- Provide product-specific education to ensure appropriate use of new medication (e.g., review inhaler technique [U.S. subscribers; Canadian subscribers] if switching patient to a new type of inhaler).4
- Do a double check when things don’t make sense. Drug shortages can mean that prescribers, pharmacists, and patients are using medications they are not as familiar with when substitutes are needed.3
- Discontinue old Rxs when transitioning, to prevent doubling-up if the shortage med becomes available again.
Step 5: Communicate
- Communicate drug shortage issues with other pharmacy staff, prescribers, nurses, medical assistants, and patients to help save time and avoid confusion.
- Consider how patients and prescribers will be informed about the shortage and any transitions to substitute medications.1,2
- Reassure patients that you will work with their prescriber to address their needs.
- Encourage patients to reorder maintenance meds when they have about five to seven days’ worth left, to reduce the chance they will run out.1 Offer auto-refill and medication synchronization, if available.
Step 6: Implement Ways to Minimize the Impact of Future Drug Shortages
- Avoid hoarding or stockpiling.1,2 This can lead to artificial shortages and a possible increase in expired drugs if you are not able to use them in a timely manner.
- Create a drug shortage team. Certain staff members should be responsible for staying up-to-date on drug shortages.6
- Watch for communication from wholesalers (on invoices or via fax or email), manufacturers, and professional organizations about shortages so you can plan ahead.5 You can consider things like:
- purchasing of alternative options before you run out. This will allow you to convert patients to the alternate therapy BEFORE they run out of medication, rather than AFTER and prevent lapses in therapy.
- limiting fill quantities to allow a larger number of patients to have access to the medication, rather than 90-day supplies for a few and none for others.
- Develop an out of stock communication template to use for future out of stocks.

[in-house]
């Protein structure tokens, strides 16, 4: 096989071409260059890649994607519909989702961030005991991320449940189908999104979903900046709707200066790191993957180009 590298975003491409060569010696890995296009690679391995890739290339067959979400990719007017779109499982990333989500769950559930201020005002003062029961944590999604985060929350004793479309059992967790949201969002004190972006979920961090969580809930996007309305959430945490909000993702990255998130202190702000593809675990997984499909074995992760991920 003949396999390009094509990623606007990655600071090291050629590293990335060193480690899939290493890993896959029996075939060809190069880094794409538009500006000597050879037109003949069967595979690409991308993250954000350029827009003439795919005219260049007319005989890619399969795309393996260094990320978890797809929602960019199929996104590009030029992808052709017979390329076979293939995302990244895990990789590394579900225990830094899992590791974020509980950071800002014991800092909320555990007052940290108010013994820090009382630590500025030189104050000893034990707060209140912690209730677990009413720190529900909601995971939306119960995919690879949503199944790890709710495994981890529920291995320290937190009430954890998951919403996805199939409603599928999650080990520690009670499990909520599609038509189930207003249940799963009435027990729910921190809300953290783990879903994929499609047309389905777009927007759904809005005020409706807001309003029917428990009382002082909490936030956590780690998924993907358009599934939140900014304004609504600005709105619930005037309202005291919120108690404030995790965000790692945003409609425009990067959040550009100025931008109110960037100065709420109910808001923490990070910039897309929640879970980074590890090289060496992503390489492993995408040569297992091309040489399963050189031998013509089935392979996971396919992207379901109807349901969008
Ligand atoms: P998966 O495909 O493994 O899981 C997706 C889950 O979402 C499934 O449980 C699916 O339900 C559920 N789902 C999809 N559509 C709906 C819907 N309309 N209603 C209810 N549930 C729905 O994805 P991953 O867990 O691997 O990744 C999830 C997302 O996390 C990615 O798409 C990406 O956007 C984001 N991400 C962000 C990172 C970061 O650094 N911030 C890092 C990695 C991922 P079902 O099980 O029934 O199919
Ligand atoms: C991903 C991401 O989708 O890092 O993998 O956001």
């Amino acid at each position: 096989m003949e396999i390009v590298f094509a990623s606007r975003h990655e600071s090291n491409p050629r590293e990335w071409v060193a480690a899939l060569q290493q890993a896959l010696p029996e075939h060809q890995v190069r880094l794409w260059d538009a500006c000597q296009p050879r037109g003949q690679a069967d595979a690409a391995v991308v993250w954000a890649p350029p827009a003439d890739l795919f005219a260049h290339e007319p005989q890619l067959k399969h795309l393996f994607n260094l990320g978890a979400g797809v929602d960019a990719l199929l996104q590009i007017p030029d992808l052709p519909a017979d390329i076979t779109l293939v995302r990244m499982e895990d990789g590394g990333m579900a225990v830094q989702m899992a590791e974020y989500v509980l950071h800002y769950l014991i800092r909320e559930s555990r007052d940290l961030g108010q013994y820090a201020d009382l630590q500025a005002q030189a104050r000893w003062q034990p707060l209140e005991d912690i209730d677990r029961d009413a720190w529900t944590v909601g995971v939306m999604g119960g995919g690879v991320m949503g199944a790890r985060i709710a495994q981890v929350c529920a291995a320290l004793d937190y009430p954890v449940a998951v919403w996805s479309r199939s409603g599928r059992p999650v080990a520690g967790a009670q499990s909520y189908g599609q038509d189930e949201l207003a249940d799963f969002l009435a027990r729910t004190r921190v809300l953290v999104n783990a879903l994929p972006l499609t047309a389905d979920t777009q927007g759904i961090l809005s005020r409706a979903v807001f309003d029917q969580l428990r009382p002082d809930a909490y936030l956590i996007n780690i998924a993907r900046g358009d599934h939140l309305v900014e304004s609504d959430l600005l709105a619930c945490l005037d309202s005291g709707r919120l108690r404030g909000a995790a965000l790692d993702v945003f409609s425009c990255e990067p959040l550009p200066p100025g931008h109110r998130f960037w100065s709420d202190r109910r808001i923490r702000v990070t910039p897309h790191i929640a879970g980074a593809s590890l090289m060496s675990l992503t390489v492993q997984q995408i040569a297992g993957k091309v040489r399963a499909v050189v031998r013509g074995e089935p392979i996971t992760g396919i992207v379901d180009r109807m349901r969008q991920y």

- Keep an updated list of prescriber contact information and preferred methods for contact (i.e., fax, phone, etc), so you don’t have to look for this information with each shortage.
Step 7: Make the Most of the Situation
- Use drug shortages as an opportunity to review med lists and refill history.
Project Leader in preparation of this clinical
resource (360504): Beth Bryant, Pharm.D., BCPS, Assistant Editor
- Canadian Pharmacists Association. Drug shortages: a guide for assessment and patient management. 2001. https://www.pharmacists.ca/cpha-ca/assets/File/cpha-on-the-issues/DrugShortagesGuide.pdf. (Accessed April 14, 2020).
- Fox ER, McLaughlin MM. ASHP guidelines on managing drug product shortages. Am J Health Syst Pharm 2018;75:1742-50.
- Fox ER, Sweet BV, Jensen V. Drug shortages: a complex health care crisis. Mayo Clin Proc 2014;89:361-73.
- Rodriguez T. Inhaler misuse in asthma and COPD: undoing 40 years of incorrect technique. September 2019. https://www.pulmonologyadvisor.com/home/topics/asthma/inhaler-misuse-in-asthma-and-chronic-obstructive-pulmonary-disease/. (Accessed April 16, 2020).
- Institute for Safe Medication Practices. Drug shortages continue to compromise patient care. January 2018. https://www.ismp.org/resources/drug-shortages-continue-compromise-patient-care. (Accessed April 16, 2020).
- Gaunt MJ. Drug shortages raise critical safety concerns. August 25, 2019. https://www.pharmacytimes.com/publications/issue/2019/August2019/drug-shortages-raise-critical-safety-concerns. (Accessed April 16, 2020).
Cite this document as follows: Clinical Resource, Drug Shortages: A Stepwise Approach. Pharmacist’s Letter/Prescriber’s Letter. May 2020.